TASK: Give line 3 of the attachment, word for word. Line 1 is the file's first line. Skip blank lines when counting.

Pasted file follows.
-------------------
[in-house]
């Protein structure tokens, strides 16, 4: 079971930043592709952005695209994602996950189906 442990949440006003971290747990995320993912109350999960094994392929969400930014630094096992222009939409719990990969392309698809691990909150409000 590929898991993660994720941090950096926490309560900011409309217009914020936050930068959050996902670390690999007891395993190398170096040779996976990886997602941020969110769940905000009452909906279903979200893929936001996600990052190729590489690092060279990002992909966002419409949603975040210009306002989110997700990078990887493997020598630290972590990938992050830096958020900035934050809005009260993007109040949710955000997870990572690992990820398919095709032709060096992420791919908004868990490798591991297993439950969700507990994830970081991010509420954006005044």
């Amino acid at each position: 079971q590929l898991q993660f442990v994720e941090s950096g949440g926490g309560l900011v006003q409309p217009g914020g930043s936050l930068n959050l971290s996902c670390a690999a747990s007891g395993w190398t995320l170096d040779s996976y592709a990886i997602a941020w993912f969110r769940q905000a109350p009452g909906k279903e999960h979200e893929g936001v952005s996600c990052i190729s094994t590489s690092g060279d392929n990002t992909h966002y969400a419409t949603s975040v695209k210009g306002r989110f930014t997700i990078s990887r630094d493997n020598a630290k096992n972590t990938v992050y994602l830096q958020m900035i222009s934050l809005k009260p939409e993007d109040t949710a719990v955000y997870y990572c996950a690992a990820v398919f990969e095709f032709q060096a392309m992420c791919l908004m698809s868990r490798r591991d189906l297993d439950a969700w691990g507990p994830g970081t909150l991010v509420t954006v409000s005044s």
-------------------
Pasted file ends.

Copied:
């Amino acid at each position: 079971q590929l898991q993660f442990v994720e941090s950096g949440g926490g309560l900011v006003q409309p217009g914020g930043s936050l930068n959050l971290s996902c670390a690999a747990s007891g395993w190398t995320l170096d040779s996976y592709a990886i997602a941020w993912f969110r769940q905000a109350p009452g909906k279903e999960h979200e893929g936001v952005s996600c990052i190729s094994t590489s690092g060279d392929n990002t992909h966002y969400a419409t949603s975040v695209k210009g306002r989110f930014t997700i990078s990887r630094d493997n020598a630290k096992n972590t990938v992050y994602l830096q958020m900035i222009s934050l809005k009260p939409e993007d109040t949710a719990v955000y997870y990572c996950a690992a990820v398919f990969e095709f032709q060096a392309m992420c791919l908004m698809s868990r490798r591991d189906l297993d439950a969700w691990g507990p994830g970081t909150l991010v509420t954006v409000s005044s």